Here’s the latest Mini-Heap.

  1. Are you indoctrinating your students? — David Gooblar (Iowa) suggests professors model open-mindedness and intellectual humility
  2. “I didn’t go into philosophy because I thought it would make me a lot of money; I found it intellectually interesting. But I was pleasantly surprised to find that it had great instrumental value as well.” — investor Bill Miller on how his study of philosophy contributed to success
  3. “I have mostly become less harshly critical. Many of the views that I formerly thought to be false, absurd, and evidence of feebleness of intellect, I now think merely to be false.” — an interview with the ever-amusing Alastair Norcross (Colorado) at What Is It Like To Be a Philosopher?
  4. Could there ever be an AI that’s an artist? — no, argues Sean Kelly (Harvard), for we must be able to interpret an artist’s work as responding to “social necessity” or as expressing value, and we can’t think of AI as doing that
  5. Protecting cultural landmarks from destruction by terrorists and others is often justified by connecting such protection to the saving of human lives — but what, precisely, is the nature of that connection? Erich Hatala Matthes (Wellesley) breaks it down
  6. It turns out that, contra the Telegraph’s reporting, that letter from Einstein about Hume’s influence on him is not newly discovered — here’s a paper by John Norton (Pittsburgh) about it (via Kevin Meeker, who contacted the person supposed to have made this “discovery” and confirmed that the journalist misrepresented the situation)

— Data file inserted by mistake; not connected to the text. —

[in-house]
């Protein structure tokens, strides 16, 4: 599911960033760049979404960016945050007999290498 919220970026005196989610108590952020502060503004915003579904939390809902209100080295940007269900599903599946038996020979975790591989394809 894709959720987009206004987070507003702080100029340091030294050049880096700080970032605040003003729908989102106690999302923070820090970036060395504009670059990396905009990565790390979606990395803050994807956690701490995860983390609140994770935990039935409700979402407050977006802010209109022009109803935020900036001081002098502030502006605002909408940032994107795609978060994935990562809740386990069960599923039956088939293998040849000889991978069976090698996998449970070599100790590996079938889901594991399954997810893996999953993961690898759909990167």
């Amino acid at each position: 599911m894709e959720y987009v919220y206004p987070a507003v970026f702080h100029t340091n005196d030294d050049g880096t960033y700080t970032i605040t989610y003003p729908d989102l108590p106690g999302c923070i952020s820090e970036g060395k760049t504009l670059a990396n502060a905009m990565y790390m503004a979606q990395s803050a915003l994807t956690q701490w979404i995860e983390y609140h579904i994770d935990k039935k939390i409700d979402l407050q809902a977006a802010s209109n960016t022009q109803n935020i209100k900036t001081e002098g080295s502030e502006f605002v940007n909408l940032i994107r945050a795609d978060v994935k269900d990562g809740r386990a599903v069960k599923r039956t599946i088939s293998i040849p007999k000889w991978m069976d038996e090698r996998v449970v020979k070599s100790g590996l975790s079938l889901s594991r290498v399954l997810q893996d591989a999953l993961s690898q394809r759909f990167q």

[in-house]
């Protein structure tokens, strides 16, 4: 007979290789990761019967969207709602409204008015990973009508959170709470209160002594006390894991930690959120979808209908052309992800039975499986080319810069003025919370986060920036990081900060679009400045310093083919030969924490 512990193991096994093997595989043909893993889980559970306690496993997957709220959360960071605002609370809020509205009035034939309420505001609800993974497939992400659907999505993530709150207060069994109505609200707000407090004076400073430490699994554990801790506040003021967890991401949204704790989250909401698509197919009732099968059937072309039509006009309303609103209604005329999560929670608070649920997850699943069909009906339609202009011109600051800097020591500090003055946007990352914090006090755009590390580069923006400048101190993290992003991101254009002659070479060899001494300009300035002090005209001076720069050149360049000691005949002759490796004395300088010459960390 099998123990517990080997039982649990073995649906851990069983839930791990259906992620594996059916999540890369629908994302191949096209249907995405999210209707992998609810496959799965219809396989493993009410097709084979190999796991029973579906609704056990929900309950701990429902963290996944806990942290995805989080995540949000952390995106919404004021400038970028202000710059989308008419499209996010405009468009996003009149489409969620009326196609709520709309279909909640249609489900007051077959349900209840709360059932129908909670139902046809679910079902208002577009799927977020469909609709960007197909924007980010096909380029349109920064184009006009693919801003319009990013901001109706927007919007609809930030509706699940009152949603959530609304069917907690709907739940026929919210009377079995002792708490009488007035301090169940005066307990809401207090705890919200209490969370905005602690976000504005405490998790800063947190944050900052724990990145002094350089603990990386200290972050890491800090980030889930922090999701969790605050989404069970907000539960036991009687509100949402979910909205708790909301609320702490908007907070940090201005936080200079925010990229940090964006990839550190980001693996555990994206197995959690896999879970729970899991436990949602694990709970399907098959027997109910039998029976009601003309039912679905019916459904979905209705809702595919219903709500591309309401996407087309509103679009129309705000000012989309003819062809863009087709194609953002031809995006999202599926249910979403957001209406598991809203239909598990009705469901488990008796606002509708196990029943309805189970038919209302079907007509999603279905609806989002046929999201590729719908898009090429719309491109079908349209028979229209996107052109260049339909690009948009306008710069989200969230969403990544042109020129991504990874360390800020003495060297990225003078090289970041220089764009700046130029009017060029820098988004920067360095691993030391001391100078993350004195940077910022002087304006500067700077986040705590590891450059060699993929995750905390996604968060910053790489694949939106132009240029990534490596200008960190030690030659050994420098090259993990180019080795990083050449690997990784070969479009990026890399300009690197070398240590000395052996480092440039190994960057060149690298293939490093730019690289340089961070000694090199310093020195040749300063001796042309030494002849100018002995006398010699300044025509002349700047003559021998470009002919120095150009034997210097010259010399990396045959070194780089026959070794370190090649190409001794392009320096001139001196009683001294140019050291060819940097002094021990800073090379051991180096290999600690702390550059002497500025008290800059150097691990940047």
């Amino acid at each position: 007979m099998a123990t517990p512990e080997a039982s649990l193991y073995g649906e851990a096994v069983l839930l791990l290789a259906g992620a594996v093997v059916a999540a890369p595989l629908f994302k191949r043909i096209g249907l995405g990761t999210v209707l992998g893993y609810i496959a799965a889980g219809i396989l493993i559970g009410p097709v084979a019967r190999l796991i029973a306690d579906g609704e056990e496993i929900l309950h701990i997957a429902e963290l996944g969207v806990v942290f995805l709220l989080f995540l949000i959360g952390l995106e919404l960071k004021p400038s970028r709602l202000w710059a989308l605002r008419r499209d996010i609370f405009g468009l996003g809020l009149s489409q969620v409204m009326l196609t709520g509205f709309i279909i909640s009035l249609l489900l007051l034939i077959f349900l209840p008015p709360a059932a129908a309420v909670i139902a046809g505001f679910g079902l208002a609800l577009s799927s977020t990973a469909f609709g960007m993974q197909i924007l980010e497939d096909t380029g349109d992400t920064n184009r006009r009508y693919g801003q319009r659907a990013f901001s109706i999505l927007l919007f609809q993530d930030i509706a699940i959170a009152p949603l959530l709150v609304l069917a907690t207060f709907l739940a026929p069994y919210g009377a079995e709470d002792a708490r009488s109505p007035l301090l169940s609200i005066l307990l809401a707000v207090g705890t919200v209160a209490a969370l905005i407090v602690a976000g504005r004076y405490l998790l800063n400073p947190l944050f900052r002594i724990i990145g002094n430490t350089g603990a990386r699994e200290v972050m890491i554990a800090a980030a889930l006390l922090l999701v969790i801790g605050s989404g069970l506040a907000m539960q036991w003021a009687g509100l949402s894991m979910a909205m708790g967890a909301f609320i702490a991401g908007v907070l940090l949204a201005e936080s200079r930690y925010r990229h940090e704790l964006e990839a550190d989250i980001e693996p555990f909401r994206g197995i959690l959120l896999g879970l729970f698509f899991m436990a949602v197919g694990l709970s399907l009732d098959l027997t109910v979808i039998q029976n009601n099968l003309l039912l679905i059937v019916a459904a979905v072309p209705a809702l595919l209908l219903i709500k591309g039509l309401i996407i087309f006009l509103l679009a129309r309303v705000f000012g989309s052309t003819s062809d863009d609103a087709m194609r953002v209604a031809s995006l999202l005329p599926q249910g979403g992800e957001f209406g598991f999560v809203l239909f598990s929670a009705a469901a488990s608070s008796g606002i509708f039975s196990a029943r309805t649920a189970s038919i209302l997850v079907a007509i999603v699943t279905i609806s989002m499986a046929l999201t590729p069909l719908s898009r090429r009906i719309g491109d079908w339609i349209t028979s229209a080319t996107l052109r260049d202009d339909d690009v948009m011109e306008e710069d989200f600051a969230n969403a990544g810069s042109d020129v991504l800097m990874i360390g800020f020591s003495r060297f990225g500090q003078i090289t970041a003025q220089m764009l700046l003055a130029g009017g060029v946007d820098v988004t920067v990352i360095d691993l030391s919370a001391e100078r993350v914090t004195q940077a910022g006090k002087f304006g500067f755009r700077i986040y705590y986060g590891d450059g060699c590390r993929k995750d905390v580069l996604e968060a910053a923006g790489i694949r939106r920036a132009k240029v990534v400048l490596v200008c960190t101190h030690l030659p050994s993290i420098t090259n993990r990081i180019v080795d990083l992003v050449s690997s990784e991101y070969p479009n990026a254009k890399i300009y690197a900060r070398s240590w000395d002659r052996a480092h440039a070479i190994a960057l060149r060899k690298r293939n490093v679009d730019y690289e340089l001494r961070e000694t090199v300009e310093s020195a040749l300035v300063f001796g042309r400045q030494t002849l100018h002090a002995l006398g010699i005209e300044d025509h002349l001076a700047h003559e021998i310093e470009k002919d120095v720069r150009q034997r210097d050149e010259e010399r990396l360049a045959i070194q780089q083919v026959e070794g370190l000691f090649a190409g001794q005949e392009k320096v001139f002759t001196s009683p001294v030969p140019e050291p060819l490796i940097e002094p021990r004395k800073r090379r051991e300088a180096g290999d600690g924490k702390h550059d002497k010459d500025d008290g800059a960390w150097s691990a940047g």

7. Would you like a visit from Henry David Thoreau? — Brent Ranalli, a Thoreau scholar, portrays him and is available for visits and performances

Mini-Heap posts appear when 7 or so new items accumulate in the Heap of Links, the ever-growing collection of items from around the web that may be of interest to philosophers.

The Heap of Links consists partly of suggestions from readers; if you find something online that you think would be of interest to the philosophical community, please send it in for consideration for the Heap. Thanks!


Beyond the Ivory Tower. Workshop for academics on writing short pieces for wide audiences on big questions. Taking place October 18th to 19th. Application deadline July 30th. Funding provided.
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